Pics: St. Patrick's Parade in Corktown
Photo from Metromix

Marilisa Kinney Sachteleben

Céad míle fáilte romhat! That's Gaelic for "100,000 welcomes."

It's also the motto of Detroit's Corktown St. Patrick's Day celebration. There are shamrocks, a parade, Irish food, Guinness (and other) beer, and a Mass at St. Patrick's. Here are details about this fun neighborhood and its signature festival.

Detroit is Michigan's eldest city after Sault Ste. Marie, the oldest city in the U.S. Midwest, and Corktown is Detroit's oldest neighborhood. The National Park Service says that the Corktown Historical District, located south of Michigan Avenue and west of the Lodge Freeway (U.S. 10) dates back to the pre-Civil War 1830s. It takes its name from County Cork in Ireland and was founded by wealthier Irish immigrants from New York City. Some survivors of the Irish Potato Famine found Corktown a refuge, too. Corktown History and Redemption in Corktown are two blogs that chronicle the history and several home restoration projects in the Corktown neighborhood.

On March 9, come for Painting of the Shamrocks at 11 a.m. This will take place at the Gaelic League at 2068 Michigan Ave., Detroit, and will proceed to Irish Plaza at Michigan Avenue and Sixth Street for a Press Party with the United Irish Societies officers, parade marshall, Maid of Erin, and Court of St. Brigid. They'll paint the traditional shamrocks for the parade route. From 5-8 p.m., there will be the Friday Lenten fish dinner ($8) at the Gaelic League hall. These dinners continue on through Lent.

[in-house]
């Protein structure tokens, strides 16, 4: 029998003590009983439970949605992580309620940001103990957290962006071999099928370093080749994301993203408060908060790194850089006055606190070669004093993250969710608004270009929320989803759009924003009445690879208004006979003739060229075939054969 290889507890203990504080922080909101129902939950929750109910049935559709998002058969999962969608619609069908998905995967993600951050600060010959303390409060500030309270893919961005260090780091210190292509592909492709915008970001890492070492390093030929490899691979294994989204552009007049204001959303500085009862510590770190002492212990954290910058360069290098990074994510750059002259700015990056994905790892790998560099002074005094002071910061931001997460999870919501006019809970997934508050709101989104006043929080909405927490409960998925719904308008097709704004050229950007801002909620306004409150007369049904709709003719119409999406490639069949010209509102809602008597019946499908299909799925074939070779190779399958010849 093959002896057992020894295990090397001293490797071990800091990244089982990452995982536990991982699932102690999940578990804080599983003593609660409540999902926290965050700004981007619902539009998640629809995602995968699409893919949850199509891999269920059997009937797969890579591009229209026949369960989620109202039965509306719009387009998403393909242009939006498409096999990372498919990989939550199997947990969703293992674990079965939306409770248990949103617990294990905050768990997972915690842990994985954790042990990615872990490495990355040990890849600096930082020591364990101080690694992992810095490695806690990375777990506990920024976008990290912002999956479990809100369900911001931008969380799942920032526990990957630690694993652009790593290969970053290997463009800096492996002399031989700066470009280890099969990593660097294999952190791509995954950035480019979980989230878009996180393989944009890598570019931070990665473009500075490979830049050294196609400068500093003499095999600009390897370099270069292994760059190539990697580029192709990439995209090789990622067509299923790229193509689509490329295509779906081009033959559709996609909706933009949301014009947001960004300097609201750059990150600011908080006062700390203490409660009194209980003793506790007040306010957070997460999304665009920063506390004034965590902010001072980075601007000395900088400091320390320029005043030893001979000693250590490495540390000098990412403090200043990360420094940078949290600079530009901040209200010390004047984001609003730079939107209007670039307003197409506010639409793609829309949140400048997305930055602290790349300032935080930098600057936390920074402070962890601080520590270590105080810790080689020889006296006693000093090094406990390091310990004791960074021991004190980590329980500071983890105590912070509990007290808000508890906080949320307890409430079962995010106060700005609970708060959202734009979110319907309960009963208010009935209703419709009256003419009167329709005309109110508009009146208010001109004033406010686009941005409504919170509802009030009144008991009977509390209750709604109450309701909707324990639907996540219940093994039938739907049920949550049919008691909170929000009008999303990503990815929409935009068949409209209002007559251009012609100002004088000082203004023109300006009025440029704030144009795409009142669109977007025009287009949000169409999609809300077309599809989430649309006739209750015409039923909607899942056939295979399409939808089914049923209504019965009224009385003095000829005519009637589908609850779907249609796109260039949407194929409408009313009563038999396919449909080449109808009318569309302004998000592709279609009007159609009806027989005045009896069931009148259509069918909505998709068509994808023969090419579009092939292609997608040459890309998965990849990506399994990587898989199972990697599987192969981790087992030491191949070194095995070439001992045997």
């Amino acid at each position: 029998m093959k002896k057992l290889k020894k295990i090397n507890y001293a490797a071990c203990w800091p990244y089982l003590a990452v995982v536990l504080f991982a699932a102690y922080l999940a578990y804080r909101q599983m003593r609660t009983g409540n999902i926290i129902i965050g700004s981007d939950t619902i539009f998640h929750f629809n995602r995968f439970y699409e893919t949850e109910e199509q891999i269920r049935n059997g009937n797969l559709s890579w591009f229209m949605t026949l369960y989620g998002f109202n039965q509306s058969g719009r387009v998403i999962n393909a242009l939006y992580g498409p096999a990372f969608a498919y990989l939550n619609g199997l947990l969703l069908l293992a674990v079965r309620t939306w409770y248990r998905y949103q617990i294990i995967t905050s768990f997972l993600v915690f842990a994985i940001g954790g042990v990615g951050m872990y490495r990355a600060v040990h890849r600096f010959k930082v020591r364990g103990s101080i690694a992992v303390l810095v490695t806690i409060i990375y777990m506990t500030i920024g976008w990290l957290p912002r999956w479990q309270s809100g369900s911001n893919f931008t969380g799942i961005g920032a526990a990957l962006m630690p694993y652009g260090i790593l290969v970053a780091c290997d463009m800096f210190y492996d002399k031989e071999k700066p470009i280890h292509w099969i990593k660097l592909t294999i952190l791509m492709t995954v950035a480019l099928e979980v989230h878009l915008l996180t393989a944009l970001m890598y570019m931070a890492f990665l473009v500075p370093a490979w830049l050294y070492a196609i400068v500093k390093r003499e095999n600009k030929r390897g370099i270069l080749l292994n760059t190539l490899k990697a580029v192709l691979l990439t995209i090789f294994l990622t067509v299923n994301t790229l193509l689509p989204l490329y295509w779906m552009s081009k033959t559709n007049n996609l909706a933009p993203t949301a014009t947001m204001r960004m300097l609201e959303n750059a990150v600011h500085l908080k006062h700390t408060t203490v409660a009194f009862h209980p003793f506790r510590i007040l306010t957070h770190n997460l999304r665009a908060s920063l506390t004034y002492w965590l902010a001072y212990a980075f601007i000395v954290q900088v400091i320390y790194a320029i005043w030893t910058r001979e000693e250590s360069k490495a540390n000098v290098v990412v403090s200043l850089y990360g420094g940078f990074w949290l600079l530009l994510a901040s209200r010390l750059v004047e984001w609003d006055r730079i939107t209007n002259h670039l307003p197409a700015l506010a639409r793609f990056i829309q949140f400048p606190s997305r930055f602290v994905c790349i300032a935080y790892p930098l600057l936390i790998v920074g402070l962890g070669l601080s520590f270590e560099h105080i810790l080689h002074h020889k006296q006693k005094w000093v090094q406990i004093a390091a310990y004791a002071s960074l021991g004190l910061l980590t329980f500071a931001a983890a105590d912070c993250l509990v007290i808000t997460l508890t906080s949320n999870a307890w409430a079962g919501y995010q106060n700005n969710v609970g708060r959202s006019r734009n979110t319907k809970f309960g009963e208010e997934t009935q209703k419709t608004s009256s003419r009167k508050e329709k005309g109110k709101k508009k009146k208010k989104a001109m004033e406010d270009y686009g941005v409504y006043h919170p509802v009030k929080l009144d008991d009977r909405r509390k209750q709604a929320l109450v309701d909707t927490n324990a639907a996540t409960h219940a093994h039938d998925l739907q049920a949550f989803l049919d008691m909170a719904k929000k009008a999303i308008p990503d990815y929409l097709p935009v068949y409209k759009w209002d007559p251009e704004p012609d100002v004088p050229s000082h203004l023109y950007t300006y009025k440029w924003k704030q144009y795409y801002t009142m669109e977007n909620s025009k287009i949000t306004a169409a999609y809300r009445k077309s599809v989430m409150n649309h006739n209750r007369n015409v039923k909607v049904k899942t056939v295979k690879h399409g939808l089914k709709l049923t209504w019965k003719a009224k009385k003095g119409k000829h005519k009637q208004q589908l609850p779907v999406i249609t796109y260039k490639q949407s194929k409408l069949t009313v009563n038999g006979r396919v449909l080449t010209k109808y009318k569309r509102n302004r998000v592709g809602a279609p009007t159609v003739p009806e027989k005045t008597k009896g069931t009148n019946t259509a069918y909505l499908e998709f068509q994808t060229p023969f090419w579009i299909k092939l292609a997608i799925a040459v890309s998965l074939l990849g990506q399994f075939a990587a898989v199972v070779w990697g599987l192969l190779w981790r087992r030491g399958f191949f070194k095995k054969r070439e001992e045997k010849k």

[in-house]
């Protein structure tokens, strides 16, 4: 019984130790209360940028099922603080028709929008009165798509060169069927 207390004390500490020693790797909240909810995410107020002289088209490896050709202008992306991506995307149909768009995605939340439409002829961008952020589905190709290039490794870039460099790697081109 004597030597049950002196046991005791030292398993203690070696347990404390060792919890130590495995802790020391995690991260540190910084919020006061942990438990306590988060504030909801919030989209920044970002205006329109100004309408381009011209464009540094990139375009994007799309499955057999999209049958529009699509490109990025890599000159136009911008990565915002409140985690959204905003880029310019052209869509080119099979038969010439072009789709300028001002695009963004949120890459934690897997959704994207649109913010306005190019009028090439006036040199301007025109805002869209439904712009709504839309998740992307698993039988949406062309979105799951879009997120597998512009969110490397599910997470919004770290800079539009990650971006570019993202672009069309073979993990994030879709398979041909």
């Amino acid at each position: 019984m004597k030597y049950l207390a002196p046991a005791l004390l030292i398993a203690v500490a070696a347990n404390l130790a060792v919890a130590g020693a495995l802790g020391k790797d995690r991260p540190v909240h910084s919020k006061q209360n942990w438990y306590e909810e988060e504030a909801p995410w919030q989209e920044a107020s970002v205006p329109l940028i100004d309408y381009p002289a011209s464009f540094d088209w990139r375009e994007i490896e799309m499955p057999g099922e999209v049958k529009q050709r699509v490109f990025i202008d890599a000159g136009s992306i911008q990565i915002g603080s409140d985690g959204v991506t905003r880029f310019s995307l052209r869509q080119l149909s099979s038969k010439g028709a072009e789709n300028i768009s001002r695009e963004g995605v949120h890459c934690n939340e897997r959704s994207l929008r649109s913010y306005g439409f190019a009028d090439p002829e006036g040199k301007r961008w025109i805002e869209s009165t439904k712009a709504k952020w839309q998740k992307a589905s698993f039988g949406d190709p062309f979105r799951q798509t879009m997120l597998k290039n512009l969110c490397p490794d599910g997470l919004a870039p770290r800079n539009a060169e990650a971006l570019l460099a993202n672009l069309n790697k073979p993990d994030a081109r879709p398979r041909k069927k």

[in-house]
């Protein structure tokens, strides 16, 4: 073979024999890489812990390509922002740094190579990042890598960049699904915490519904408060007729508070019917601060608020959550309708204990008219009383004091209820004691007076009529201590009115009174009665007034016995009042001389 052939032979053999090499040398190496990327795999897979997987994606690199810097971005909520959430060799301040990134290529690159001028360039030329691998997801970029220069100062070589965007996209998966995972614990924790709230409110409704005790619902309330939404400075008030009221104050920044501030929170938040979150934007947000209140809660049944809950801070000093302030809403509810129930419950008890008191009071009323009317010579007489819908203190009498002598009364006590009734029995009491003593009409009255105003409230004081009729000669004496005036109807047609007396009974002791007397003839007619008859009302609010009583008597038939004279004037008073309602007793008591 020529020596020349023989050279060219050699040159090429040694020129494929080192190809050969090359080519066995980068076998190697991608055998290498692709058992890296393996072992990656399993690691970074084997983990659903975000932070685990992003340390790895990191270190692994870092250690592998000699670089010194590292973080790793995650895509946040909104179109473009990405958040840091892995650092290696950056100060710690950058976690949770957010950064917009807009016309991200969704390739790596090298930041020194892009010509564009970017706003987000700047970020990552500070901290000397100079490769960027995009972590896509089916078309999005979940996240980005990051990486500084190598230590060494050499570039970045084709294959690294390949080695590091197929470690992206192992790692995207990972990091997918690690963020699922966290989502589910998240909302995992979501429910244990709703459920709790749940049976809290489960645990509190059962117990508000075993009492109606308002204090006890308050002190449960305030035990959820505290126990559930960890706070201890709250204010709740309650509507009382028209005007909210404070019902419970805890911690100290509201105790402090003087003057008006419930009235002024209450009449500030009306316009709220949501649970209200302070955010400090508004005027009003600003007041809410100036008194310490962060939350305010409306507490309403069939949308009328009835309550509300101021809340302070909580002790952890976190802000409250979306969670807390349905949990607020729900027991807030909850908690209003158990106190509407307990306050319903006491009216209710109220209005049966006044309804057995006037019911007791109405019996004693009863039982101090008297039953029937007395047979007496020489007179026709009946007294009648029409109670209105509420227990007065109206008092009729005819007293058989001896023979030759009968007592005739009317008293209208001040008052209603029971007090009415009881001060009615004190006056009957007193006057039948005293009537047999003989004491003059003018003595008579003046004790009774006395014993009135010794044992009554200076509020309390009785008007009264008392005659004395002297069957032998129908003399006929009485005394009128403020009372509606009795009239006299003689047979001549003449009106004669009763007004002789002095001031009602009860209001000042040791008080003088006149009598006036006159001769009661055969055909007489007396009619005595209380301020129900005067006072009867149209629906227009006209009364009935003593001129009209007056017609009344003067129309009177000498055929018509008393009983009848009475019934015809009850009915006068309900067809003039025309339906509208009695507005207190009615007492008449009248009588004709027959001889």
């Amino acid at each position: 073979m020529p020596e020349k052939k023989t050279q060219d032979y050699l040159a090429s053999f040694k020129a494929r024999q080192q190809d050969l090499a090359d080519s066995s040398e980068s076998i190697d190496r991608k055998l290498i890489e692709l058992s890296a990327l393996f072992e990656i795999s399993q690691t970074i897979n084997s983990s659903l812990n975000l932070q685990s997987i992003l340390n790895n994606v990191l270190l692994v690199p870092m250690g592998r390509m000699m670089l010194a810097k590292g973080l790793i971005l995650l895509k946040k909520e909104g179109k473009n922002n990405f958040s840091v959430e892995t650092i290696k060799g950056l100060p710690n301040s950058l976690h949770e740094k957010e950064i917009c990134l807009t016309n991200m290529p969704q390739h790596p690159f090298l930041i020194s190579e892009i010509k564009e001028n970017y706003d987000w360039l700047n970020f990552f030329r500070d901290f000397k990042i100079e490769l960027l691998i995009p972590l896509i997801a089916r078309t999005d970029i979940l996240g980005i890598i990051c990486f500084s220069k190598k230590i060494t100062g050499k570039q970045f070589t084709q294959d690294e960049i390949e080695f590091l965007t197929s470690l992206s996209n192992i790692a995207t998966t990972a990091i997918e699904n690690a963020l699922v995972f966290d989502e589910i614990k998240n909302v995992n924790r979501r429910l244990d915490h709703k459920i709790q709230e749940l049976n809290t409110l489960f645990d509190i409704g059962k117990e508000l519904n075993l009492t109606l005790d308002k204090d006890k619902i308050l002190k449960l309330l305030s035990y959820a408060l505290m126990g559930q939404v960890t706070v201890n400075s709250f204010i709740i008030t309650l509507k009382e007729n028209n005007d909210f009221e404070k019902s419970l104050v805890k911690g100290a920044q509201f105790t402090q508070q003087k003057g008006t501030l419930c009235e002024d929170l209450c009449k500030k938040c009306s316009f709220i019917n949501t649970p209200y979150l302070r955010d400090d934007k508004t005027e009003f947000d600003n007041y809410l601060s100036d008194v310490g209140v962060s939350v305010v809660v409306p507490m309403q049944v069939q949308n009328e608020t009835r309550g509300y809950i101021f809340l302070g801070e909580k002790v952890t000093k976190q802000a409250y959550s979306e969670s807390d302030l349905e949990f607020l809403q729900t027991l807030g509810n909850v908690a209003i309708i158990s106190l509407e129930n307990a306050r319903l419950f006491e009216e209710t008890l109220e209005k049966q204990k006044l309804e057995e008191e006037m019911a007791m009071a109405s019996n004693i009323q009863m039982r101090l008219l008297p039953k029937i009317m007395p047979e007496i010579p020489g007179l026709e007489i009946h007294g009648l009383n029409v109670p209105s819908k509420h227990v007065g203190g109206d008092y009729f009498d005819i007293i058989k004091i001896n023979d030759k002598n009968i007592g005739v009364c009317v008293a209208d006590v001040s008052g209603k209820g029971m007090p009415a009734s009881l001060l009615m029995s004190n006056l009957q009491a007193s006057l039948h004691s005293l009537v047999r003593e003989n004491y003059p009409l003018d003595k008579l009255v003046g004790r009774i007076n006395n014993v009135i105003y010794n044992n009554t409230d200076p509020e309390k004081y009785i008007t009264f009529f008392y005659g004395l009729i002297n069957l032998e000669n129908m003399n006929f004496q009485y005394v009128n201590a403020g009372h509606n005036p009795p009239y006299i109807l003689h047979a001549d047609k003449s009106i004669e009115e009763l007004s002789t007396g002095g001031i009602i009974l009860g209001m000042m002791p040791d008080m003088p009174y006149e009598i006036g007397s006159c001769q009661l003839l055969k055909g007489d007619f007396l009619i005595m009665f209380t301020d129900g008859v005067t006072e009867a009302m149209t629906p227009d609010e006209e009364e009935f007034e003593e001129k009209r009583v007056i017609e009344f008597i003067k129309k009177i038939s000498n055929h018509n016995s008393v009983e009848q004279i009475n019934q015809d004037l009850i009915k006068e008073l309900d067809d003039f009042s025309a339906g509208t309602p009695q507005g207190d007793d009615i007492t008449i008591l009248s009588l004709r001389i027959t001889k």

On Saturday, March 10th, there will be an pre-parade party at the Gaelic League from 8 p.m. to 1 a.m. The Gaelic League will host another pre-St. Patrick's Day party on Friday, March 16. Both feature live Irish music.

Sunday, March 11, kicks off with Mass at St. Patrick's Church, 58 Parsons St., Detroit, at 10:30 a.m., followed by brunch. The annual Corktown race begins at 11:30 a.m. for kids, and the adult race starts noon. Proceeds go to fund several local Catholic and community charities.

Following this, the St. Patrick's Day parade begins at 2 p.m. The parade runs up Michigan Avenue from Sixth Street to 14th Street and includes marching bands, pipe and drum bands, color guard units, floats, clowns, and novelty groups.


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